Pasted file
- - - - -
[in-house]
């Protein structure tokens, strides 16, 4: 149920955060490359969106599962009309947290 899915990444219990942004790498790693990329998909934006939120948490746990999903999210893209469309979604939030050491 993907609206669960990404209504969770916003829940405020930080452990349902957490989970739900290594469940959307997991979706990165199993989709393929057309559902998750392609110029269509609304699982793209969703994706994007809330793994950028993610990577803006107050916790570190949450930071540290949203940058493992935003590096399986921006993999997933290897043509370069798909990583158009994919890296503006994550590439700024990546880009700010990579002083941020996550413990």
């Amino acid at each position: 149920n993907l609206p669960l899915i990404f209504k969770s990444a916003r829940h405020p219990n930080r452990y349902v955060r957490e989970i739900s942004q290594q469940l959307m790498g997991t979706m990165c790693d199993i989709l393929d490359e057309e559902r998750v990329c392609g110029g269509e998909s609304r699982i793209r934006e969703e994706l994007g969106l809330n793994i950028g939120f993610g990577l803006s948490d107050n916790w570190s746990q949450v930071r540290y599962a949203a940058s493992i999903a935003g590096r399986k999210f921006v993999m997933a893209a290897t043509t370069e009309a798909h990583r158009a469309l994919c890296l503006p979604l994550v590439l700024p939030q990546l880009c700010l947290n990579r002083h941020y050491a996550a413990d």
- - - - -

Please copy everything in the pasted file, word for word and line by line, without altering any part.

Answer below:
[in-house]
């Protein structure tokens, strides 16, 4: 149920955060490359969106599962009309947290 899915990444219990942004790498790693990329998909934006939120948490746990999903999210893209469309979604939030050491 993907609206669960990404209504969770916003829940405020930080452990349902957490989970739900290594469940959307997991979706990165199993989709393929057309559902998750392609110029269509609304699982793209969703994706994007809330793994950028993610990577803006107050916790570190949450930071540290949203940058493992935003590096399986921006993999997933290897043509370069798909990583158009994919890296503006994550590439700024990546880009700010990579002083941020996550413990």
């Amino acid at each position: 149920n993907l609206p669960l899915i990404f209504k969770s990444a916003r829940h405020p219990n930080r452990y349902v955060r957490e989970i739900s942004q290594q469940l959307m790498g997991t979706m990165c790693d199993i989709l393929d490359e057309e559902r998750v990329c392609g110029g269509e998909s609304r699982i793209r934006e969703e994706l994007g969106l809330n793994i950028g939120f993610g990577l803006s948490d107050n916790w570190s746990q949450v930071r540290y599962a949203a940058s493992i999903a935003g590096r399986k999210f921006v993999m997933a893209a290897t043509t370069e009309a798909h990583r158009a469309l994919c890296l503006p979604l994550v590439l700024p939030q990546l880009c700010l947290n990579r002083h941020y050491a996550a413990d």